Patrica, In Italy, Struggles To Sell Its Homes

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Patrica

In Italy’s one-euro-home sales over the past few years, dozens of people have bought empty homes in some of the country’s less-populated areas, attracting a lot of attention. Some municipalities have had trouble selling their empty homes, but places like Mussomeli in Sicily and Zungoli in Campania have been able to sell a range of empty homes to foreigners who want to live the Italian dream.

One of these is Patrica, a small medieval town south of Rome with only 3,000 people. For over 40 years, people have left their homes empty and let them fall apart. Patrica is a beautiful town in central Italy. It sits on a rocky hill with a view of the Sacco Valley. But life for the people who lived there wasn’t always easy.

Unoccupied Homes

Many of them left their homes empty for decades while they looked for better chances elsewhere. Lucio Fiordaliso, the mayor of the town, has been trying to bring life back to the village by selling empty homes for one euro, which is a little more than a dollar like other Italian towns have done. So far, he hasn’t had much luck. “We attempted to sell only two houses for one euro after mapping all abandoned houses and formally contacting the original owners to request that they turn over their run-down family properties,” he told CNN.

In places like Patrica and others like it, this isn’t the case, even though local governments can put up for sale empty homes in towns that haven’t had many people since earthquakes or other natural disasters.

Fiordaliso said, “First, we need the owners or their heirs to be willing to get rid of their old houses.” Not until they say yes can we put these homes on the market, which makes the process much more difficult. Almost impossible to do. Fiordaliso said that ten owners agreed to take part in the town’s “public call to involve them in our one-euro-homes project,” but they later changed their minds. They never replied to any of them.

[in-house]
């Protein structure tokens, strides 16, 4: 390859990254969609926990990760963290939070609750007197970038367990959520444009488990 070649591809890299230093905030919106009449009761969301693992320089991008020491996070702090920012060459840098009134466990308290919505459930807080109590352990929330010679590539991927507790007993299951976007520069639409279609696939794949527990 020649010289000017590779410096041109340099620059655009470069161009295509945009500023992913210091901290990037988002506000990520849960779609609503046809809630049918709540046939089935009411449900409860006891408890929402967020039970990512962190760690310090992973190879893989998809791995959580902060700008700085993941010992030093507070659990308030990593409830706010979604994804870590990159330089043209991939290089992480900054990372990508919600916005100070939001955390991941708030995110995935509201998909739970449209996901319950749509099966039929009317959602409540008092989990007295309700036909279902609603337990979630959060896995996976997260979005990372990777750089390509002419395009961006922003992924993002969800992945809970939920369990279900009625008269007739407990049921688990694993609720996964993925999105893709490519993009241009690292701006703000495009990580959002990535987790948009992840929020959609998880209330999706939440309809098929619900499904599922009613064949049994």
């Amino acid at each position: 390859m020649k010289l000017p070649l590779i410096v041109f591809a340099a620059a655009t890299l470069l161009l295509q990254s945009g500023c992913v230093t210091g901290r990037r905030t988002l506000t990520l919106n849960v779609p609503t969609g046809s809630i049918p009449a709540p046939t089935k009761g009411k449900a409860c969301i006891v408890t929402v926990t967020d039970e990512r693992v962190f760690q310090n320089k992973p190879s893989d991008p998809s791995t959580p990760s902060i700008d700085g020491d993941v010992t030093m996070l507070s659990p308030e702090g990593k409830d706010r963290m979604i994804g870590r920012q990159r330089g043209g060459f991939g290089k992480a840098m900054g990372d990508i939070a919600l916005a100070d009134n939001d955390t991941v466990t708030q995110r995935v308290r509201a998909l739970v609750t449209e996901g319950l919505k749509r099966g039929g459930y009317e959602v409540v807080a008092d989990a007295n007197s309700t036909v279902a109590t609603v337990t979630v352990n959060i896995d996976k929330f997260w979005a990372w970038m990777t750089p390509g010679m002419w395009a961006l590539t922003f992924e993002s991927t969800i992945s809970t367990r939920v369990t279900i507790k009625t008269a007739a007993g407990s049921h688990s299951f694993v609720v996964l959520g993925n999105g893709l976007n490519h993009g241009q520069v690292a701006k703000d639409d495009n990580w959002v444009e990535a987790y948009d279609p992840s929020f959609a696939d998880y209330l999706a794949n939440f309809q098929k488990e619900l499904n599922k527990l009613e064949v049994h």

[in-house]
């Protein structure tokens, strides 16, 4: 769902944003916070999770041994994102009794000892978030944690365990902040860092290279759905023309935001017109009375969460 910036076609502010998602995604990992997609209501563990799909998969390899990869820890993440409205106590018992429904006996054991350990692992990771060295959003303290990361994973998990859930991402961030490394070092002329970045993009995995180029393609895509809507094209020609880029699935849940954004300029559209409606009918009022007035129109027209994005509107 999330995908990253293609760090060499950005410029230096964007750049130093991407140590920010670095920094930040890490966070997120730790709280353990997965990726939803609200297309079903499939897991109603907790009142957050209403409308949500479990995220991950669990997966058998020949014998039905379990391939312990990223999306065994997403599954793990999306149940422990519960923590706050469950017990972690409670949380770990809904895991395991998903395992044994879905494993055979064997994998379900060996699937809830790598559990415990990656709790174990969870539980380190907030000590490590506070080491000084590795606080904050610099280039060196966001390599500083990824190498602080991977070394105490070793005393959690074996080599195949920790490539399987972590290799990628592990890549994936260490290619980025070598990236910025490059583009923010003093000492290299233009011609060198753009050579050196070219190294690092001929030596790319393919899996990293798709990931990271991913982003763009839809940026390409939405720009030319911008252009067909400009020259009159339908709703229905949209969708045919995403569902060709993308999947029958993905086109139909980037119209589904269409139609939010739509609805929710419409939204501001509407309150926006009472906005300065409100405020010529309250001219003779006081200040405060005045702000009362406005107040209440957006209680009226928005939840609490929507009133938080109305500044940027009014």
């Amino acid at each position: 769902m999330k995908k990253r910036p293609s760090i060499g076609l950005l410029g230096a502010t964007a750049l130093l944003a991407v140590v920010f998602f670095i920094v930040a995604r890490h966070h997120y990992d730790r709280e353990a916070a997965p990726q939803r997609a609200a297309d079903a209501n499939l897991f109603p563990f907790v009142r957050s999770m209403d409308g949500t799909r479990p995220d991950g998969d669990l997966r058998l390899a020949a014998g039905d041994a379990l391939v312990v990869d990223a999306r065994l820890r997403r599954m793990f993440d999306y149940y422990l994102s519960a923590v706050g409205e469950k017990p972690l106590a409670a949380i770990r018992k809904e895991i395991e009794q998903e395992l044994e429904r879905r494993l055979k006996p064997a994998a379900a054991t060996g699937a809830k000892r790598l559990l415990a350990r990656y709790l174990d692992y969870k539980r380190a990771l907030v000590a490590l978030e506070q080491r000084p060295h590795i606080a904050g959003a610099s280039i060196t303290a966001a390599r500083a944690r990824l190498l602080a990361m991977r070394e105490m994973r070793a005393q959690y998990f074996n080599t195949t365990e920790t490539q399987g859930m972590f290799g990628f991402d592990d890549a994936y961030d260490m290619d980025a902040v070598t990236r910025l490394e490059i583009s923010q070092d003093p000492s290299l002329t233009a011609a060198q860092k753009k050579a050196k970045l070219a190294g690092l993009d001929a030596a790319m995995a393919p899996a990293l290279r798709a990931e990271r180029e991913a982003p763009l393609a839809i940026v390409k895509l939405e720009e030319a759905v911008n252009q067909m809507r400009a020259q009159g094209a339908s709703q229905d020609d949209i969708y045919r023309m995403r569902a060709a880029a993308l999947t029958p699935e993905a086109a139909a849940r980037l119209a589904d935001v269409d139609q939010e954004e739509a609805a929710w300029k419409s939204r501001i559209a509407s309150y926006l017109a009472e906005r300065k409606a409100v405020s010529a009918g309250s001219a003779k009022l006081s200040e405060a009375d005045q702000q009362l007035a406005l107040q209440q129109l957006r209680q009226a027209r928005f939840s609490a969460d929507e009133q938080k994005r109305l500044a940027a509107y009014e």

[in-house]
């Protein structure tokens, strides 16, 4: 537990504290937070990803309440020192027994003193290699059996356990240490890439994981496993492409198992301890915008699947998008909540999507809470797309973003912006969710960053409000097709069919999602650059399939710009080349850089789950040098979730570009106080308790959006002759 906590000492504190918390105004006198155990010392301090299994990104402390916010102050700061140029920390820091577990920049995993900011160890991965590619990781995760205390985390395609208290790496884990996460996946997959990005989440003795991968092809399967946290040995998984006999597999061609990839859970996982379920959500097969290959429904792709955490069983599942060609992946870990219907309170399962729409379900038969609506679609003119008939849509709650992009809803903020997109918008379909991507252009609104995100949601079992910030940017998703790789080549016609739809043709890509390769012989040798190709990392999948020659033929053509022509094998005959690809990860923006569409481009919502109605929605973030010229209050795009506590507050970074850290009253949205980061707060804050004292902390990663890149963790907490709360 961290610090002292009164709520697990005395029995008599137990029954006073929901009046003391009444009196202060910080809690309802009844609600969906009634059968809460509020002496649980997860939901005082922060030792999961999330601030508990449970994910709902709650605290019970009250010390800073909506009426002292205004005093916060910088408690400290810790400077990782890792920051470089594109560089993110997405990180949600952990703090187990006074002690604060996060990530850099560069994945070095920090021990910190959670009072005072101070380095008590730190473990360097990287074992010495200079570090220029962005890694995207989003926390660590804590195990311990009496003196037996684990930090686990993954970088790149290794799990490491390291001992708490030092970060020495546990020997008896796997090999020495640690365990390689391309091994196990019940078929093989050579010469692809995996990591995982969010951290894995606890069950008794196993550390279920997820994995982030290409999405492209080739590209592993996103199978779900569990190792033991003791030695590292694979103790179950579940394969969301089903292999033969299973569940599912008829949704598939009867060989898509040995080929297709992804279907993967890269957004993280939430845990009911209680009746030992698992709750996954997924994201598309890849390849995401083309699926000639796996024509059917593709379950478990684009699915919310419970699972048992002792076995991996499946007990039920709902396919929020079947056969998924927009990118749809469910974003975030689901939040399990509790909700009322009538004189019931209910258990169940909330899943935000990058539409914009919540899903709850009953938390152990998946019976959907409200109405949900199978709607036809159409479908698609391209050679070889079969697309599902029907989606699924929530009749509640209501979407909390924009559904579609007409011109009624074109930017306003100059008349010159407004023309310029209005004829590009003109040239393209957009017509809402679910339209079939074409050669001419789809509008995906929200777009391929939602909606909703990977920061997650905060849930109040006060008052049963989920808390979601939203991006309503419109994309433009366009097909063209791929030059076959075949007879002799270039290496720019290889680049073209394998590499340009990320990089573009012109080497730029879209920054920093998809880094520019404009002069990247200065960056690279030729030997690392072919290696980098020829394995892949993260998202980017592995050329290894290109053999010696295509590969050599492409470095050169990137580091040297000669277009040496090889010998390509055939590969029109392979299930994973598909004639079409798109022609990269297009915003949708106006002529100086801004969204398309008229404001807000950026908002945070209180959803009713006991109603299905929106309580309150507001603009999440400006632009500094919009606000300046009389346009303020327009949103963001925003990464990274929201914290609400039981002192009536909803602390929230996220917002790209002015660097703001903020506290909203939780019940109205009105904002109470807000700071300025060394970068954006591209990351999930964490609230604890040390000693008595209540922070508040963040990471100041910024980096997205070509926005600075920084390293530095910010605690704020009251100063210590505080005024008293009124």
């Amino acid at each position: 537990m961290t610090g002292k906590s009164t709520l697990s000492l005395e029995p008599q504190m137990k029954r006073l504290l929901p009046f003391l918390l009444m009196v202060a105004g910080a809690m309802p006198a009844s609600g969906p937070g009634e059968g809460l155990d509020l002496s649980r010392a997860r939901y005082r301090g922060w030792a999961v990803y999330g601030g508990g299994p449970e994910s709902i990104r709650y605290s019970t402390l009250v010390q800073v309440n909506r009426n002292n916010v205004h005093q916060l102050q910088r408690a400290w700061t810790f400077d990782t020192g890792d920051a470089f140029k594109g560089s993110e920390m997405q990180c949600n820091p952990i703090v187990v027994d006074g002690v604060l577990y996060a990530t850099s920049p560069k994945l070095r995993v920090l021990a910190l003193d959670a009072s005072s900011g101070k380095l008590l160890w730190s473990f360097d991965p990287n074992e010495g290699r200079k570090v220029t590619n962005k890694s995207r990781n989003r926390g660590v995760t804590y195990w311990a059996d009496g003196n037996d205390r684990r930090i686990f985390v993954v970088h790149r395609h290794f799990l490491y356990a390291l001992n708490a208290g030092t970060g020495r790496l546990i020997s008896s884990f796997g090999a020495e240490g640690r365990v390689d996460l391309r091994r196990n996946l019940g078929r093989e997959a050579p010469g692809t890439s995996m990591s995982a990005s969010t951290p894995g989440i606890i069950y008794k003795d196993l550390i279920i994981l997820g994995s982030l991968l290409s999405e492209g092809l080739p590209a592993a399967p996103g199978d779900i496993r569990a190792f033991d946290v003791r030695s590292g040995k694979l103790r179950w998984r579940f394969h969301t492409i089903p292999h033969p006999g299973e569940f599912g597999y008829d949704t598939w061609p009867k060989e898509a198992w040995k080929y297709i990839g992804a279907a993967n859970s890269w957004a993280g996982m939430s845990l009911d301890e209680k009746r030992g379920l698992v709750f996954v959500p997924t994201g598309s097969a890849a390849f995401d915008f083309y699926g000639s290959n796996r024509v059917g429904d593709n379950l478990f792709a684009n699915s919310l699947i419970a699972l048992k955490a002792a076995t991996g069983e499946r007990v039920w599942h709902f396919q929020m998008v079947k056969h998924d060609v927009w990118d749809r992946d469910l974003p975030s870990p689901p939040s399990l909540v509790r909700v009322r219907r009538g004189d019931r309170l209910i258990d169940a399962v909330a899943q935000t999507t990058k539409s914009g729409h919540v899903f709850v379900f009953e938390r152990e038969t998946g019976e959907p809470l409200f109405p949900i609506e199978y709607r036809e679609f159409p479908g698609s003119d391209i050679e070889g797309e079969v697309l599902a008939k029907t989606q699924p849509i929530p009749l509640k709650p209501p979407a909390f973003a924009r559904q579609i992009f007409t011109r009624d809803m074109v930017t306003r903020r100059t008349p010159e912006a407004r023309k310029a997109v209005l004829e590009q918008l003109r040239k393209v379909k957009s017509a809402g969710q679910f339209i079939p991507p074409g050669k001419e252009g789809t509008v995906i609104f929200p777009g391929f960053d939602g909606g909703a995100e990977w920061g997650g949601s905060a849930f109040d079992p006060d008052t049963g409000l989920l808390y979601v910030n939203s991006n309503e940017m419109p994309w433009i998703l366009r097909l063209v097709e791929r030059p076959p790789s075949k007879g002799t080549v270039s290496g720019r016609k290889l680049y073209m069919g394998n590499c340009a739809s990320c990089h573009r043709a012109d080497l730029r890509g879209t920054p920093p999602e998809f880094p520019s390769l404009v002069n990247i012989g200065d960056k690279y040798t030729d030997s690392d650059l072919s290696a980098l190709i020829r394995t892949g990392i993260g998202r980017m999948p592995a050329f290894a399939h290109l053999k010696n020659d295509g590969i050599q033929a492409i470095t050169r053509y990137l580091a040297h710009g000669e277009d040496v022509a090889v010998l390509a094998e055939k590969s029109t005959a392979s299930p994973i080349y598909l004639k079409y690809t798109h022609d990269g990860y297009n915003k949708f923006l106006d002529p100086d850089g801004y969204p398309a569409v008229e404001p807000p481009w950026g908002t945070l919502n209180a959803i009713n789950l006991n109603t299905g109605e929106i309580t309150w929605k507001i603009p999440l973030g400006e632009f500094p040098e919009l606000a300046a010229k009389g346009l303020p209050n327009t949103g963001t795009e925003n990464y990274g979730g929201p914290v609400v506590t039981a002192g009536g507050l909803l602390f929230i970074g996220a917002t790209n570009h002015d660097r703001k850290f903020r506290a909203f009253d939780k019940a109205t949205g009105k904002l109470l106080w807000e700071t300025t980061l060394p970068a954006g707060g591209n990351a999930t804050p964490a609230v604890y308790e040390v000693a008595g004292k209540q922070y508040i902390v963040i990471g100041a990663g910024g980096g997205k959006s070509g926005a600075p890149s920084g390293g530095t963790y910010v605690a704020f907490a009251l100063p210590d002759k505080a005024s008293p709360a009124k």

A Call To Public Figures

Fiordaliso says that people who changed their minds may have done so because they didn’t agree with other family members who owned shares in the same property. Ancestors of people who lived in ancient Italian towns sometimes split up empty houses among themselves, giving each one a piece, like a kitchen, balcony, or bathroom. You can’t sell anything in Italy without getting written permission from all the owners first. Tradition has it that children used to get parts of their family home, like orchards, wells, and small pieces of land. There’s no guarantee, though, that a family member will remain friendly and/or stay in touch years from now.

“Most relatives who shared the same property were at odds with one another for personal reasons or couldn’t agree on the sale; some hardly spoke or knew each other, while others lived in distant cities and even abroad,” he says. So, the sale of possible one-euro homes came to a standstill.

In some cases, heirs never officially split a house, leaving the ownership line broken and making it hard to tell who should be the current owner. Fiordaliso says it has been very hard to find the children and grandchildren of owners who have moved away, mostly to the US, Canada, and Argentina. It’s possible that these people had different last names or sold their Italian land to people from other countries without telling Patrica’s town hall.

“It’s like looking for a needle in a haystack,” he says. With its one-euro approach, Patrica was able to sell two empty homes that belonged to two locals who owned them outright. This meant that they didn’t have to work with fourth-degree cousins or great-great-grandsons to get the deals done.

Family Ties In Patrica

When there are arguments in the family, some family members may decide not to sell their share as a form of revenge or for legal reasons linked to inheritance disputes. Long-term absentee owners may also not want to tell the officials where they are because they are afraid of missing electricity bills, back taxes on their property, and fines for not properly disposing of trash that can reach 2,500 euros ($2,730) per year.